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The Daily Tar Heel

StudentsSupportAIDS Day

Students participated in a walk, listened to speakers and participated in testing for HIV for World AIDS Day.

A line of more than 200 students stretched from the Bell Tower down South Road on Friday afternoon as students gathered to march in support of AIDS awareness and prevention.

The event recognized World AIDS Day with a 1 1/2-mile walk beginning at the Bell Tower and ending at Polk Place.

"The fact that there are 200 to 300 people (here) today shows that there is passion and concern for this issue," said Marcie Fisher, chairwoman of the planning committee and high-risk program specialist with the UNC Center for Healthy Student Behaviors.

This third annual march was the finale of a week of events, including an AIDS discussion session and walk-in HIV testing. "I think there is a typical misconception that (HIV and AIDS) doesn't happen here - that it doesn't happen on college campuses," Fisher said. "What we hope happened through this week of education is some real, concrete events that help dispel these myths."

Although several student groups were represented at the march, many people came in small groups or as individuals with more personal callings to support the issue.

"I feel invested in making sure this (AIDS) knowledge is widely known because I'm gay, and AIDS has hit the gay community particularly hard," said Mark Kinsey, a UNC staff member in the drama department.

The march began at 2:30 p.m. after an opening delivery by Jesse Moore, chairman of the White Ribbon Campaign, a group of men committed to preventing violence against women.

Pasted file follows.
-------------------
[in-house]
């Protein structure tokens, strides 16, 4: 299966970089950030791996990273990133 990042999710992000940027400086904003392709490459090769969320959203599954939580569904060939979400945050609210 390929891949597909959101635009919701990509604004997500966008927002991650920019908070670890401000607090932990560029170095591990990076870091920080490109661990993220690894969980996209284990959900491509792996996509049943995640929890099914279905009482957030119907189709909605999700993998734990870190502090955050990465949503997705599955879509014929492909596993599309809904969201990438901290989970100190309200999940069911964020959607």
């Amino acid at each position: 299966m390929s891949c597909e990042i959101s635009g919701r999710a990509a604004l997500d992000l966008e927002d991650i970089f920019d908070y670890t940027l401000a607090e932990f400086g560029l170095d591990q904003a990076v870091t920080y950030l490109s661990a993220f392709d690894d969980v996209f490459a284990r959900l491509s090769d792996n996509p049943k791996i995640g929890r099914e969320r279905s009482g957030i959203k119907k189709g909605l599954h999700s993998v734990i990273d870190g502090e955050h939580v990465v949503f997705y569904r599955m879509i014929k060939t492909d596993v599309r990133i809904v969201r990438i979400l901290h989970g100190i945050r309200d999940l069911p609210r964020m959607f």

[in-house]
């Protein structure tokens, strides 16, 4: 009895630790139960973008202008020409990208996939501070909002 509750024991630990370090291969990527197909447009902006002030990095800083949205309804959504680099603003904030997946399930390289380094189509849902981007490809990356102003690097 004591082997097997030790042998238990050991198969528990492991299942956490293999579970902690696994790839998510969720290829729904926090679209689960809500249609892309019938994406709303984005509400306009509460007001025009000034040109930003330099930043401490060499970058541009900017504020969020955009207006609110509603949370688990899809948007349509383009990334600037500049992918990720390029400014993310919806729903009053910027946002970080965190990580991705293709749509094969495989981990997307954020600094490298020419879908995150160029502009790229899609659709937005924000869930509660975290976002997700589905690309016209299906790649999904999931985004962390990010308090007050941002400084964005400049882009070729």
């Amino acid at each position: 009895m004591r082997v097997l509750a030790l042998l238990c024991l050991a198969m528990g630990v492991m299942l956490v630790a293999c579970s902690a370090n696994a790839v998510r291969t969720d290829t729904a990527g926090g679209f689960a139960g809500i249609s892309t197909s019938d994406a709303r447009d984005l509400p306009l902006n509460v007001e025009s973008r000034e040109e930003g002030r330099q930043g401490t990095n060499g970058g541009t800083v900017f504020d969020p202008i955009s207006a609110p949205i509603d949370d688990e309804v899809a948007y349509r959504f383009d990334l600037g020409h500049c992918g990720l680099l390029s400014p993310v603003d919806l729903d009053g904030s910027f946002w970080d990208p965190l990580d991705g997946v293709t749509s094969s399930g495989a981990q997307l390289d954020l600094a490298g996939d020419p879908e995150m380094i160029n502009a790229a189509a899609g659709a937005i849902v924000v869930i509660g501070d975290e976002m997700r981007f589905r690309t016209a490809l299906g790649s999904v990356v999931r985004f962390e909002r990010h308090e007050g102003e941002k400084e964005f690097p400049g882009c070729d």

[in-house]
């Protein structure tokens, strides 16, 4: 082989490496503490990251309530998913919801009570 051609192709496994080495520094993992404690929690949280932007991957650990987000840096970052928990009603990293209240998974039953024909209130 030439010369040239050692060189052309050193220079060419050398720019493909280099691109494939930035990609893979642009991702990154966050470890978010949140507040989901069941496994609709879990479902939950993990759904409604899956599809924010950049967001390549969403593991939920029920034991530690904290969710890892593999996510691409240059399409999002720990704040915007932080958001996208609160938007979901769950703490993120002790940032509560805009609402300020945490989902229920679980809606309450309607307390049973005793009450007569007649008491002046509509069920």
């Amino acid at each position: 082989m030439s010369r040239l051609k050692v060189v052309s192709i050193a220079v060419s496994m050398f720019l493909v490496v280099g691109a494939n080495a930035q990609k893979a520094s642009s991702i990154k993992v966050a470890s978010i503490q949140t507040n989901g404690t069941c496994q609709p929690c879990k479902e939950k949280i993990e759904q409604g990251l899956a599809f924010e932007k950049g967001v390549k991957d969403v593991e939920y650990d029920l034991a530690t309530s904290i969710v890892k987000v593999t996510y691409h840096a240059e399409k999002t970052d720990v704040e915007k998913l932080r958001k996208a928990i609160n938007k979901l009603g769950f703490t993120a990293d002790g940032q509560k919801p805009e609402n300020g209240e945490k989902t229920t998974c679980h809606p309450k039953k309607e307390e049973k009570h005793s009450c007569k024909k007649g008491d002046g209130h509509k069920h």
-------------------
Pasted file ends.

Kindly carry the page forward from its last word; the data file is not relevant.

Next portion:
"Today's theme is `All Men Make a Difference,'" Moore said. "Men may fear participation in these issues because they think that it will identify them as gay. Let's get rid of homophobia in our society - it's a terrible thing."

At the conclusion of the walk, the Rev. Robert Arrington, an "activist of humanity," licensed minister and student at Shaw University, gave a moving speech in Polk Place.

"I have now been HIV-positive going on 13 years - but I don't live with HIV. It lives with me," Arrington said. "HIV has been a blessing for me because I have had the opportunity to share (my experiences) and change people's behavior."

In his talk, Arrington emphasized that people with HIV or AIDS are still human. "I still date, I still cry, I still work out - I'm still a very active person," he said.

Charles Van der Horst, a doctor at UNC Hospitals, followed Arrington with a very direct talk about the spread of the HIV virus. "On campus, about one student gets infected every month," Van der Horst said. "Anybody having sex can get infected with this virus."

At the end of the day's events, Arrington sent participants away with an important mission. "What I would like you to do today is to take this message to others on campus and tell them you have seen a person living with AIDS."

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